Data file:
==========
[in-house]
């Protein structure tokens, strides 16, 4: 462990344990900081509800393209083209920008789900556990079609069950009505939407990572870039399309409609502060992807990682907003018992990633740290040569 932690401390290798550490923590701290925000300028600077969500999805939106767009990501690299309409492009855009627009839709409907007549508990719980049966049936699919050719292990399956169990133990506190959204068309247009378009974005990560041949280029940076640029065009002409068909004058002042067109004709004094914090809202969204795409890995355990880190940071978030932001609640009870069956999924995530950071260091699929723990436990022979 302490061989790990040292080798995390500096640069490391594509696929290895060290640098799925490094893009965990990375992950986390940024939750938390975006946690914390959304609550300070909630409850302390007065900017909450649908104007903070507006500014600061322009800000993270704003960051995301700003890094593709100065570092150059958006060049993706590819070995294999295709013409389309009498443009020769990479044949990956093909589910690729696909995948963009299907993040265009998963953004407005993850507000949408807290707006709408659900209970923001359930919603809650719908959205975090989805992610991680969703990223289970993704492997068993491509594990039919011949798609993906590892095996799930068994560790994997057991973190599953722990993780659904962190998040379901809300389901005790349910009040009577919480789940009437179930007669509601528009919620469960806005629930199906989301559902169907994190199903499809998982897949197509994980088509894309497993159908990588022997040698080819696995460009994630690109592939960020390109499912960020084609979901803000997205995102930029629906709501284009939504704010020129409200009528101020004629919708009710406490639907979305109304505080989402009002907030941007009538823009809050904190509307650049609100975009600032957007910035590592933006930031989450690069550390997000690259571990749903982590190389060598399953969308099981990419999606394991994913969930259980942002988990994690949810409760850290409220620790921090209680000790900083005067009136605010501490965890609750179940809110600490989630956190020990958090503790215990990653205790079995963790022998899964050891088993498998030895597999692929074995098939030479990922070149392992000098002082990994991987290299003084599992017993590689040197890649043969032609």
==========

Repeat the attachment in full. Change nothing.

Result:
[in-house]
């Protein structure tokens, strides 16, 4: 462990344990900081509800393209083209920008789900556990079609069950009505939407990572870039399309409609502060992807990682907003018992990633740290040569 932690401390290798550490923590701290925000300028600077969500999805939106767009990501690299309409492009855009627009839709409907007549508990719980049966049936699919050719292990399956169990133990506190959204068309247009378009974005990560041949280029940076640029065009002409068909004058002042067109004709004094914090809202969204795409890995355990880190940071978030932001609640009870069956999924995530950071260091699929723990436990022979 302490061989790990040292080798995390500096640069490391594509696929290895060290640098799925490094893009965990990375992950986390940024939750938390975006946690914390959304609550300070909630409850302390007065900017909450649908104007903070507006500014600061322009800000993270704003960051995301700003890094593709100065570092150059958006060049993706590819070995294999295709013409389309009498443009020769990479044949990956093909589910690729696909995948963009299907993040265009998963953004407005993850507000949408807290707006709408659900209970923001359930919603809650719908959205975090989805992610991680969703990223289970993704492997068993491509594990039919011949798609993906590892095996799930068994560790994997057991973190599953722990993780659904962190998040379901809300389901005790349910009040009577919480789940009437179930007669509601528009919620469960806005629930199906989301559902169907994190199903499809998982897949197509994980088509894309497993159908990588022997040698080819696995460009994630690109592939960020390109499912960020084609979901803000997205995102930029629906709501284009939504704010020129409200009528101020004629919708009710406490639907979305109304505080989402009002907030941007009538823009809050904190509307650049609100975009600032957007910035590592933006930031989450690069550390997000690259571990749903982590190389060598399953969308099981990419999606394991994913969930259980942002988990994690949810409760850290409220620790921090209680000790900083005067009136605010501490965890609750179940809110600490989630956190020990958090503790215990990653205790079995963790022998899964050891088993498998030895597999692929074995098939030479990922070149392992000098002082990994991987290299003084599992017993590689040197890649043969032609």